Bacteria occupy countless niches. They respond to innumerable environmental situations to ensure their survival and to allow them to become pathogenic. In times of change/hostility bacteria encode genes normally unexpressed. Certainly, there is not a single type of response - each situation requires a specific strategy. Bacteria sense signals in the environment, recognize its composition and initiate the correct survival approach. With this in mind, and using a variety of techniques including NMR, mass spectrometry, mutagenesis and chemical synthesis, our work focuses in three areas: (i) transition state regulator proteins (TSRs);(ii) two-component signaling proteins;and (iii) small molecules that overcome the bacterial stress response, including biofilm formation. The transition state is a "cellular holding pattern" during which bacteria decide which protective strategy is most appropriate. Incorrect signaling during this time results in cell death. TSRs control numerous pathways by their ability to bind to a diverse array of gene promoter regions which have no consensus DNA sequence. The mechanism by which they target their DNA targets is novel and very different than the classical "consensus sequence recognition" model. We will perform detailed comparative studies on three structurally homologous TSRs (AbrB, Abh and SpoVT) to better understand how DNA targets are recognized by this new class of proteins. We will also study the newly discovered protein AbbA which may influence the transition state by a completely novel mechanism. When the cell decides which response is necessary in order to survive, ubiquitous signaling modules known as the two-component system/phosphorelay are called upon. These modules are responsible for the majority of all sensory-response functions in bacteria. Understanding their mechanism of action is essential since they are significant targets for antimicrobial therapeutics. We will provide the very first characterization of a two-domain response regulator in solution (Spo0A) and elucidate the structure, dynamics, interactions and recognition determinants of multiple proteins from a complex phosphorelay that controls biofilm development in all human pathogenic Vibrio species. Finally, we have recently discovered a class of synthetically accessible, non-toxic small molecules that act as anti-biofilm agents with unprecedented effectiveness. We have recently discovered that these compounds also completely re-sensitize bacteria to conventional antibiotics and have demonstrated their effectiveness against multi-drug resistant bacterial strains including MRSA. We will develop further analogues of our compounds and will detail their effects, as adjuvant therapies, on the performance of many current antibiotics against multiple bacterial strains. We will also develop new toxicology screens and initiate differential array work to begin determining the mode of action of our compounds. Our overall goals are: (a) to better understand how bacteria are able to adapt and reach their pathogenic potential and (b) develop approaches to stop pathogenic bacteria becoming infectious.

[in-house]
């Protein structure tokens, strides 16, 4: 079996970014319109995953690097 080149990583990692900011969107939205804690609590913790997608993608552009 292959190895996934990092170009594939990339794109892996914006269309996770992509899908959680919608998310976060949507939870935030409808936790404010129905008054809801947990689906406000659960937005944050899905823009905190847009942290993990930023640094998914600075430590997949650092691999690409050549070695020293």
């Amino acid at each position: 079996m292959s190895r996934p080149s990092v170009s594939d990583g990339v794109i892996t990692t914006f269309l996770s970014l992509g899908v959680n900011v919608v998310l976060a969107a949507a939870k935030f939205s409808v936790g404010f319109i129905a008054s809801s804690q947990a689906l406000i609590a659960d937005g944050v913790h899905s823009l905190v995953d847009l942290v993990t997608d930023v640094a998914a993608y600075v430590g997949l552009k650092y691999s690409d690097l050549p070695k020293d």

Public Health Relevance